Wednesday, January 1, 2014

And so this is Christmas

Swift's Resolutions:

Not to marry a young Woman.
Not to keep young Company unless they reely desire it.
Not to be peevish or morose, or suspicious.
Not to scorn present Ways, or Wits, or Fashions, or Men, or War, &c.
Not to be fond of Children, or let them come near me hardly.
Not to tell the same story over and over to the same People.
Not to be covetous.
Not to neglect decency, or cleenlyness, for fear of falling into Nastyness.
Not to be over severe with young People, but give Allowances for their youthfull follyes and weaknesses.
Not to be influenced by, or give ear to knavish tatling servants, or others.
Not to be too free of advise, nor trouble any but those that desire it.
To desire some good Friends to inform me which of these Resolutions I break, or neglect, and wherein; and reform accordingly.
Not to talk much, nor of my self.
Not to boast of my former beauty, or strength, or favor with Ladyes, &c.
Not to hearken to Flatteryes, nor conceive I can be beloved by a young woman, et eos qui hereditatem captant, odisse ac vitare.
Not to be positive or opiniative.
Not to sett up for observing all these Rules; for fear I should observe none.

Those sound about ryght.

If I were going to do anything at all... then today would be a good day for it. This newest of days. Something, like listening to old Journey albums or cleaning out the garage.

The new year should fall in early spring. Whoever arranged the configuration of the Gregorian calendar to the earth's rotation around the sun was not so great a poet, nor gentle thinker. It is all wrong, and anybody that celebrates newness at the very beginning of the height of winter has a lonely and troubled soul. That is but one of the many things that is so detestable about the masses, they lack an open sense of natural truth. They are willing to wear hats and drink champagne to celebrate the demise and rebirth of their own maudlin ill-wittedness. At least in that they are marked and can more easily be noted.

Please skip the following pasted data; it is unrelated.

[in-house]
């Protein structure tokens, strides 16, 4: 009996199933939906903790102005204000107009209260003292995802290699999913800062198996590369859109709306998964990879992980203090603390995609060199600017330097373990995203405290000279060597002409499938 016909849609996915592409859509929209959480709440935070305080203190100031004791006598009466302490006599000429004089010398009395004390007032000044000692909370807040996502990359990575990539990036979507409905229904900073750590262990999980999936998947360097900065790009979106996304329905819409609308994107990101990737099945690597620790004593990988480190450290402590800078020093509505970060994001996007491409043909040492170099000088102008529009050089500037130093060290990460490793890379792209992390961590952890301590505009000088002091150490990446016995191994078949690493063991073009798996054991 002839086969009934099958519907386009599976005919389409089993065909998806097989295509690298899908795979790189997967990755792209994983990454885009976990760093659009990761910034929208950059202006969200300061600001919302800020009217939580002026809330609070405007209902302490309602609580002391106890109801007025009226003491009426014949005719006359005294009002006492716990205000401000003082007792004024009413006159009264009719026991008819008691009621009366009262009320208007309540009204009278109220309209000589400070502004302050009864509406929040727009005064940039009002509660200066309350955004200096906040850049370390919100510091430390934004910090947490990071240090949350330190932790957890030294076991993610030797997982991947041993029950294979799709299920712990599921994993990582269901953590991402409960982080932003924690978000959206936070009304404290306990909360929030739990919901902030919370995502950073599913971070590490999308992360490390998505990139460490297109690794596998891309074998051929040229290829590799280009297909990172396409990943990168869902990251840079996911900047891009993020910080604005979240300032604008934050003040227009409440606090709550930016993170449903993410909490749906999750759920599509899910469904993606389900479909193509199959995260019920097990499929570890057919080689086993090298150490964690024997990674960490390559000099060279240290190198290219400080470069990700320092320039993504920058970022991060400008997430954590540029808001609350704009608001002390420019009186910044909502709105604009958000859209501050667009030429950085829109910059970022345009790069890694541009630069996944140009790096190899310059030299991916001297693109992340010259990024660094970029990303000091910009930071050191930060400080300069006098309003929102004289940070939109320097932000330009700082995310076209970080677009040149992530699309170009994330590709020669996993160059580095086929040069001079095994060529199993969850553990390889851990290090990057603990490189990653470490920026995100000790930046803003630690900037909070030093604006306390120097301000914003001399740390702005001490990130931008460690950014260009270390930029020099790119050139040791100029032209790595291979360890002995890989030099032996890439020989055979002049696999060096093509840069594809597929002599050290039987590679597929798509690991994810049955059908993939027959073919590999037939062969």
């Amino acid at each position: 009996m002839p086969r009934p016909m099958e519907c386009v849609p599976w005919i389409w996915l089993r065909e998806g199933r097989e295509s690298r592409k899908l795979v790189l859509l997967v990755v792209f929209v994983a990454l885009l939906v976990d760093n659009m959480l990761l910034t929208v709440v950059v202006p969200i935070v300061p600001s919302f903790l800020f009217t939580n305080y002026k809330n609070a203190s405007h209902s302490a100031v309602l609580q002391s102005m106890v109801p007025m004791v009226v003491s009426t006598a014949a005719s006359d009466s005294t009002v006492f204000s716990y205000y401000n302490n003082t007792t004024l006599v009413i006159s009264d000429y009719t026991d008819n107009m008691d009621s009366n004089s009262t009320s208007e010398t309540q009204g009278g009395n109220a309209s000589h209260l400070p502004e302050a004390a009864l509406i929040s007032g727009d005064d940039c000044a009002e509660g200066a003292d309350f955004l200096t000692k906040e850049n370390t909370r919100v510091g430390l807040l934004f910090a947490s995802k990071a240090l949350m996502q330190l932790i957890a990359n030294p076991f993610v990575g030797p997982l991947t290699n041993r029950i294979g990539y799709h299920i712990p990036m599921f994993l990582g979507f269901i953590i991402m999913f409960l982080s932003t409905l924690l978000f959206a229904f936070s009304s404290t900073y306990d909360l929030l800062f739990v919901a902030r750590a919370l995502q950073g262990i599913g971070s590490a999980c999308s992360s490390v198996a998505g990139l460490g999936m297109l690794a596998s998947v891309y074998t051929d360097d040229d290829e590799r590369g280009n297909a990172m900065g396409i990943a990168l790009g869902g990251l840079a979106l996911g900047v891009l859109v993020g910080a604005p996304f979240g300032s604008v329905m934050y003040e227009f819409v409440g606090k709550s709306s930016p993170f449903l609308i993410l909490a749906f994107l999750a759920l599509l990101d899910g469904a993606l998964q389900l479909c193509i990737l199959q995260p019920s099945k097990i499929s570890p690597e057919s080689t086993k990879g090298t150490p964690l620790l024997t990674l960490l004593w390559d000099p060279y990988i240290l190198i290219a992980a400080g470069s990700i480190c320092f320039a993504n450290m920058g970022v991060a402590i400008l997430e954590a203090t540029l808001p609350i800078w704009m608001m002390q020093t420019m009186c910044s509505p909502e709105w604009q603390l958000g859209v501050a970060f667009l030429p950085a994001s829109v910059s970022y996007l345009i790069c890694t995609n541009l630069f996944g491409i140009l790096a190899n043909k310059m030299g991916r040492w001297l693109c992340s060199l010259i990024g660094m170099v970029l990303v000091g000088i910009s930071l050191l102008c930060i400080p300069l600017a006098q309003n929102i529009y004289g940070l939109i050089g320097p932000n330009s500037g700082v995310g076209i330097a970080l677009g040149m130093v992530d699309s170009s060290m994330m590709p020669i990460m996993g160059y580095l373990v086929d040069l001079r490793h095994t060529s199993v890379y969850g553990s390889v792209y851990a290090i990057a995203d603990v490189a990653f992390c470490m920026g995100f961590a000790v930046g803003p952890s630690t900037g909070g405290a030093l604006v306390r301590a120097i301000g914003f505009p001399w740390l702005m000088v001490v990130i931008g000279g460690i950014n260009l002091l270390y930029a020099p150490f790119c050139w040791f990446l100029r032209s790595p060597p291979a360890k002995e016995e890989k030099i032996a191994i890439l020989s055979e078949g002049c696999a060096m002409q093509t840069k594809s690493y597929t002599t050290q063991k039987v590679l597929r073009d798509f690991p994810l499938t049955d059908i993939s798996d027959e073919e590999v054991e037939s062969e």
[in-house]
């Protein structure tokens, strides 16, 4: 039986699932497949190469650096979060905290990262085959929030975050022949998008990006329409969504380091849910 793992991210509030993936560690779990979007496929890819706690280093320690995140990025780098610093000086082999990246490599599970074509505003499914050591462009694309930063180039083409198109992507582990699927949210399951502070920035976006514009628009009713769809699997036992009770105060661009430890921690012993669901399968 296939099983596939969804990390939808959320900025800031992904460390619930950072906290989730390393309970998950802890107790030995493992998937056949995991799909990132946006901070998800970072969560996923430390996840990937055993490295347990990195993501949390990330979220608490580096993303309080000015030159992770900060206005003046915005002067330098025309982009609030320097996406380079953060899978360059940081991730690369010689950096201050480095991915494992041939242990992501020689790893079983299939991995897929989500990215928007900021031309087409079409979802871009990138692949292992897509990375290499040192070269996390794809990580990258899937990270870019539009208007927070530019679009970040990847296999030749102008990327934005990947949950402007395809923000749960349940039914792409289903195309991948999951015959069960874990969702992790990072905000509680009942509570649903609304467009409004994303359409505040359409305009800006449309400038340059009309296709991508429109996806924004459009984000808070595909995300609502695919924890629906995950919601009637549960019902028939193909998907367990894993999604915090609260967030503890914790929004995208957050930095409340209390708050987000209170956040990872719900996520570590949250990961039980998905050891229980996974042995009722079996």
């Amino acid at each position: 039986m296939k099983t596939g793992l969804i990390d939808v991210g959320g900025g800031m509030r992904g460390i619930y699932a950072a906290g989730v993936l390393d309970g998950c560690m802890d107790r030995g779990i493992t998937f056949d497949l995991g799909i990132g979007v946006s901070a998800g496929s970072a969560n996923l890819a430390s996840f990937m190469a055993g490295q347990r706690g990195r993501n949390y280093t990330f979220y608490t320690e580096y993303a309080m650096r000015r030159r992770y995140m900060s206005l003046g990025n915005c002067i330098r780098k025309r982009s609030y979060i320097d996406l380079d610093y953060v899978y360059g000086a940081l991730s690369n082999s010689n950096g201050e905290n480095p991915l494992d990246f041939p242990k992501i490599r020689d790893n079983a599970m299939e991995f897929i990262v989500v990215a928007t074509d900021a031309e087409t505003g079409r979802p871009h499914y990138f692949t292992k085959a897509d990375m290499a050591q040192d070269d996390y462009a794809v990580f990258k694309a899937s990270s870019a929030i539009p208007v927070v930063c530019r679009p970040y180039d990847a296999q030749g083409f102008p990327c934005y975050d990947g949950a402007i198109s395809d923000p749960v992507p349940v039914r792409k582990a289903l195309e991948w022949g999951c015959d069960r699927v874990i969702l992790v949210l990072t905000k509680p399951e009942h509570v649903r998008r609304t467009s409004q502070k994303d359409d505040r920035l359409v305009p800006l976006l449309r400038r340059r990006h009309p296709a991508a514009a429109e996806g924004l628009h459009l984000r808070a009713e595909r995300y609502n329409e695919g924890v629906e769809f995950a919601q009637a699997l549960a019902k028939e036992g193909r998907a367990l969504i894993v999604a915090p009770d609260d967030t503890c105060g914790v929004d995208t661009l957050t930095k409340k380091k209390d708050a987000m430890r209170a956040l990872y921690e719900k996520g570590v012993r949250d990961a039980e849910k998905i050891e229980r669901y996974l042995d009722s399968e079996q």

I still celebrate Lady Day, and recognize it as the true beginning of the new year (see image above). 

I will finish East of Eden today. Yes, I know... I am reading it slowly, because it is dull. I don't regret having read it. I can say that. It does possess occasional merit, passages here and there that feel like a payoff of sorts. It is not great, in the sense that it neither provokes nor provides a sense of catharsis. No tragedy occurs because the characters are wooden, carved imprecisely from the wrong tree. Or, I should say, there is very little chance of tragedy happening in the next fifty pages. None, really, because I don't care. Steinbeck possesses a craft and uses it, that's all. The heavy scent of craft can be smelled throughout. It can not be concealed by the craftsman. He lacks the requisite artistry; too fond of biblical myth, and personal nostalgia. Six hundred pages of it wears me down, particularly as he seems incapable of managing those two ambitions and aligning their purpose. When I finish it later today I will be lying in my bed the entire time, not in Salinas, where I belong.

Additionally, he suffers great critical loss at being dead, male, and white. What combination could possibly render one more inconsequential in this  bright new day. Steinbeck himself claimed that if Eden were not good then he has been fooling himself. That is likely its truest critique. 

He is clumsy, a melodramatic moralist. Faults that could be overlooked, except for the gracelessness. That ignominy is one that no reader should be asked or expected to disregard. It is forgivable to be inelegant in a casual essay - a brutish assumption practiced here with monastic fervor - but to do so in such a grand, hopeful, and epic way… Well, a reader should find themselves chanting Yes when reading a work, not the other. 

Oh my. No, no. 

A great book should always seduce us, even if we are repulsed by what is being written, by what is being told. The truest fault is to be charmless in one's vices.

I know that now.

What else might I do today? I have a lunch date with the woman pictured above. She is struggling with a difficult relationship. I will attempt to charm her, let her forget her many woes. 

Perhaps it is best not to mention Steinbeck, present myself as being too indelicate in critical matters.

I know that now. I know that now.